Netscape co-founder and prominent tech investor Marc Andreessen famously noted that "software is eating the world." Unfortunately, it's also eating the lunch of most enterprises, including federal agencies.
For all the talk about wasteful government IT spending, little is said about the costs agencies pay to patch buggy software, a consequence of the industry's predisposition to release their wares now and fix them later. For Robert Jack, CIO of the U.S. Marine Corps, those costs aren't incidental.
"We have roughly 300,000 people, of which a third have day-to-day access to the enterprise network," Jack said at a recent forum on cybersecurity. "I have to defend the network at the desktop or end-user device. I have over 450 registered systems that are regressed to 10 significant versions. When we get a patch from a vendor, we have to go out and test that against all that."
He continued, "Think about the labor hours where I have to touch [and administer patches on] all those devices. And that's just for one patch." Every week, dozens of new vulnerabilities are catalogued by US-CERT, the government's computer emergency readiness team, offering a glimpse of the headaches Jack and CIOs like him face.
Speaking to the software industry at large, Jack said bluntly, "You're killing me."
[ As cloud and mobile proliferates, federal IT leaders should take more data-centric approach to security. Read Secure Data, Not Devices. ]
The staggering cost of software bugs is hard to nail down. However, a Cambridge University study released earlier this year estimated that finding and fixing coding problems costs software makers and the global economy $312 billion a year. That doesn't reflect what customers must also spend to patch and maintain that software on their networks.
The problem, however, goes well beyond the mechanics of software and system maintenance. It also goes to the heart of network security and the growing risks associated with unknown software vulnerabilities, Jack said. Having spent 40 years in charge of command, control, communications, computers and cyber operations for the Air Force, the Defense Department and now the Marine Corps, Jack knows the problems as well as anyone.
Software by its nature is a work in progress. While vendors can't anticipate every problem, some of which are spawned when software interacts with other software on a network, vendors are making too many calculated compromises in order to ram their products and updates into production, Jack said. But worse, they're exposing organizations and their executives to growing liabilities if something goes wrong.
Jack pointed to recent reports, which he didn't specify, indicating that 25% of hospital operating room liability lawsuits are now tied to software coding problems. Lawsuits based on software failures are also becoming a big concern for the auto industry, he said, and the issue has prompted high-level discussions within the Defense Department.
It's only a matter of time before the high-profile enterprises become targets for liability lawyers looking to exploit software mishaps, Jack warned, adding that those in positions of authority ought to consider "looking for some big-time insurance."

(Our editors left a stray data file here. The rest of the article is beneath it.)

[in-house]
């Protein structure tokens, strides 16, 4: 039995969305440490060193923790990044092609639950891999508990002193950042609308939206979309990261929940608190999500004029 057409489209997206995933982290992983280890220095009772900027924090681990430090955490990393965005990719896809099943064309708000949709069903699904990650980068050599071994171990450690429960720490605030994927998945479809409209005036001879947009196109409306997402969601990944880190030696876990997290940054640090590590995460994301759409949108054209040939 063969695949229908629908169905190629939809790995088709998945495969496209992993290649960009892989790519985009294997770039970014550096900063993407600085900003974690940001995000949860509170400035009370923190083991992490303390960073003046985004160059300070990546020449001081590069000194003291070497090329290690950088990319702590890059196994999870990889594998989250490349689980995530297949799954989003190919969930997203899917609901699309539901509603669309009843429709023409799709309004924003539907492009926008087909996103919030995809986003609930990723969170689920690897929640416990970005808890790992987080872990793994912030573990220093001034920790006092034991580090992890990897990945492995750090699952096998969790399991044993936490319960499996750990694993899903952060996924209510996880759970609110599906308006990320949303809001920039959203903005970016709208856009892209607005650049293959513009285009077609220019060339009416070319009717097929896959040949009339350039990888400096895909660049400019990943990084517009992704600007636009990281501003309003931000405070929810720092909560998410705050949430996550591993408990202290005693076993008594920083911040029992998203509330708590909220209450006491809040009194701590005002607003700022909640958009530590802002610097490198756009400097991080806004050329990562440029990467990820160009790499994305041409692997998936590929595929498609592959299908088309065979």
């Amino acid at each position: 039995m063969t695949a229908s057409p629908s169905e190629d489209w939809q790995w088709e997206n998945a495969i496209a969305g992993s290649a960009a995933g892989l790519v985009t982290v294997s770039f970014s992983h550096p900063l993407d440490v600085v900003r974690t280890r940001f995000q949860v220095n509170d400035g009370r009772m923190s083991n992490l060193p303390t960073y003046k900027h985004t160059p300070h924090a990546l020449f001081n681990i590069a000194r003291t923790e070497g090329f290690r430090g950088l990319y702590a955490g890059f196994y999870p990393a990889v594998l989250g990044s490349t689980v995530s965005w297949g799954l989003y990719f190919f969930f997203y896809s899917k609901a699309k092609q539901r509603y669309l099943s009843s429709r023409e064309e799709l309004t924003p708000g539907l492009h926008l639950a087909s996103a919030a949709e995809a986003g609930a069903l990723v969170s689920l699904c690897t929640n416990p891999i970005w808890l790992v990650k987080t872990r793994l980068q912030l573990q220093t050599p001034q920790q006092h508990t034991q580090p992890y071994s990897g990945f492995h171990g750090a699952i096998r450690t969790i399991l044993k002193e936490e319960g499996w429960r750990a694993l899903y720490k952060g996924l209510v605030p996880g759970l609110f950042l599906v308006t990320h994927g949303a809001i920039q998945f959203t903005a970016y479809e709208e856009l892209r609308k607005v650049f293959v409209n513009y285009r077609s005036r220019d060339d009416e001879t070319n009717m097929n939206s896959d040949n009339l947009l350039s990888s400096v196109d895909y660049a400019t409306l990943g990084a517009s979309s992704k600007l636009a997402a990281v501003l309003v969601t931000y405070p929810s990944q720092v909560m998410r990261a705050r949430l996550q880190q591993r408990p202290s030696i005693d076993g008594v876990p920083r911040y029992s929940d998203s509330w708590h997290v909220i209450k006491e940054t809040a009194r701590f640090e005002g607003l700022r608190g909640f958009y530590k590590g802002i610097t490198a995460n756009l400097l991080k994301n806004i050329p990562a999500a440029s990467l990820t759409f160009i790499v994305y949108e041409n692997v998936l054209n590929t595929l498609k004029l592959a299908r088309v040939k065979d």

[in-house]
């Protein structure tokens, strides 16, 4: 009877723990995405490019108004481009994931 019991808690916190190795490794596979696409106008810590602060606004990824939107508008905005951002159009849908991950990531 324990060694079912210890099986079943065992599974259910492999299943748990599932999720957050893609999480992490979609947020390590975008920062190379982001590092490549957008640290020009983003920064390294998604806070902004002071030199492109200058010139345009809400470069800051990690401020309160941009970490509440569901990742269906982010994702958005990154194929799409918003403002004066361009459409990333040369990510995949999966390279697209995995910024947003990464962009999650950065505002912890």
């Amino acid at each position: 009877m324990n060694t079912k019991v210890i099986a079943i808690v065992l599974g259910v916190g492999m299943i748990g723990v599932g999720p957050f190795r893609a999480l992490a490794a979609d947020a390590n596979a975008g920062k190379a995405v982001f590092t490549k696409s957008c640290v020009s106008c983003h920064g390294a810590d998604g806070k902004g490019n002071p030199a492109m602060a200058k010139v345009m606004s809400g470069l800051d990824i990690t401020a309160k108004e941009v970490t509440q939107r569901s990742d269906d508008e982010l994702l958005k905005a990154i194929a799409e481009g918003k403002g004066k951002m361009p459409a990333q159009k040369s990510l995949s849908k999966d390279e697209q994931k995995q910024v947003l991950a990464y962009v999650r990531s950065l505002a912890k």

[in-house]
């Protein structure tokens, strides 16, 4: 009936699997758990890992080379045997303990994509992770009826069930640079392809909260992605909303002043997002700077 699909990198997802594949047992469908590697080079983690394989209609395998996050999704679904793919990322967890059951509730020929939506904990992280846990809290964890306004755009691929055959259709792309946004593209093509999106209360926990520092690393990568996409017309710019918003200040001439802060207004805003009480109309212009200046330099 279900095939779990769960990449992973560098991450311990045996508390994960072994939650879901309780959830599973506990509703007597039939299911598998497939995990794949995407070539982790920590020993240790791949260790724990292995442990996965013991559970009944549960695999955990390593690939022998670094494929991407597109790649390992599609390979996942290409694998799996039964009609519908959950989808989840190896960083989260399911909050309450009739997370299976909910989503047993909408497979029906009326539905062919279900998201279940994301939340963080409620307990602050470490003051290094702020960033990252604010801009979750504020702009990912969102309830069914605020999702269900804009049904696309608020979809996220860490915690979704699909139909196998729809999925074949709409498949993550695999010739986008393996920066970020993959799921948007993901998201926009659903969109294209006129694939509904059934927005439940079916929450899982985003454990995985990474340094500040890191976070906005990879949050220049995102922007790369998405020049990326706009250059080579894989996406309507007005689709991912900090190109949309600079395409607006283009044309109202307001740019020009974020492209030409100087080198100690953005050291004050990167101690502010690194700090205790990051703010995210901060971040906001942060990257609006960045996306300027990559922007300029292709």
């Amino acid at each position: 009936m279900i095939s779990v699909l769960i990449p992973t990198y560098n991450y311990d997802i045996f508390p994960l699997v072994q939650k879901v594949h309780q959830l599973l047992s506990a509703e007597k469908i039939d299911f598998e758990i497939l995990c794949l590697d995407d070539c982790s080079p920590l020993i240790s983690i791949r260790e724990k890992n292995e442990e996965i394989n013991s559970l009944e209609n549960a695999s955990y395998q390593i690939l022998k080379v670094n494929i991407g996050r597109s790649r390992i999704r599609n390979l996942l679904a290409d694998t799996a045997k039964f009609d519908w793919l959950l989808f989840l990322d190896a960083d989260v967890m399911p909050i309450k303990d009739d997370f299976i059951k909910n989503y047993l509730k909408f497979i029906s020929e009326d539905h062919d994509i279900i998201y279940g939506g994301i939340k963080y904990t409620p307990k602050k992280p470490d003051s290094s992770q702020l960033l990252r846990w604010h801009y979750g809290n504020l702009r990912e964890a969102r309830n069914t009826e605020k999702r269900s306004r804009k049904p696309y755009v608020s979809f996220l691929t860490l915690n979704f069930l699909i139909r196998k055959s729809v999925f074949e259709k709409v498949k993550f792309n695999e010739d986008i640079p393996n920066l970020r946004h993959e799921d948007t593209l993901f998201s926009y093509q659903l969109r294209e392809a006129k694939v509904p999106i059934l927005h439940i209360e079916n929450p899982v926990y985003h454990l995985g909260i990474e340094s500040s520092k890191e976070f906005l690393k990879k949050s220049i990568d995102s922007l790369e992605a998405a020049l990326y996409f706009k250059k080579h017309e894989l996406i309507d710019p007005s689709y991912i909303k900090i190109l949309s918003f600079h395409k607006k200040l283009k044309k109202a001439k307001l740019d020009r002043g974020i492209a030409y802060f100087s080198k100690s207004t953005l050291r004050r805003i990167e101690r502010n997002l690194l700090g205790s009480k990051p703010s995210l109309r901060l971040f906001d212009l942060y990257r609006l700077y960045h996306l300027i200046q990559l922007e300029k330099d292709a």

In a recent article on the growing threat of software product liability for the Berkeley Technology Law Journal, Lawrence Levy and Suzanne Bell noted, "As society increasingly relies on software to perform critical functions in everything from manufacturing to life-support systems, the risk that an error in a software program will lead to economic loss, property damage or personal injury increases."
One of the big questions surrounding software liability, however, is whether computer software is a good or a service. That's important, Levy and Bell say, because "the sales of goods, but not of services, are subject to the damages and warranty provisions of the Uniform Commercial Code." The courts, however, are now beginning to consider cases involving not only the software itself, but also significant maintenance and support services, and this is likely to impact more and more organizations.
In the meantime, Jack concluded, software vendors aren't likely to change the way they develop, test and deploy their products. "I've been beating that drum for 15 years," he said. "I don't believe legislating software assurance is going to work. I need corporate citizenry to step up to the plate and take responsibility for what they put into their software."
About the only thing government agencies can do is manage their risks. The fast pace of software adoption has all but rendered the government's approach to software security certification and accreditation obsolete. In fact, "the old certification and accreditation process has been gone for three years now," said Ron Ross, a senior security official at the National Institute of Standards and Technology, during the same forum.
NIST, which sets the security standards for government agency information systems, has moved to a risk management framework that calls on agencies to perform real-time network monitoring to identify attempts to exploit hardware and software vulnerabilities. About 10% of attacks will get through defenses no matter what, Ross said.
If you know that your system can withstand a cyber-attack and that malware can't spread through the network and bring you down, he added, authorizing officials should be in a better position to accept a certain degree of risk. However, most federal agencies' inability to replace legacy systems due to lack of funding and cultural inertia makes it difficult to manage all the risks associated with so much software.
The challenge is only getting greater for CIOs like Jack as government agencies expand their networks into the cloud and extend their services to mobile devices. While those moves hold the promise of new and greater efficiencies, they also add more layers of software and the inevitability of more software patching.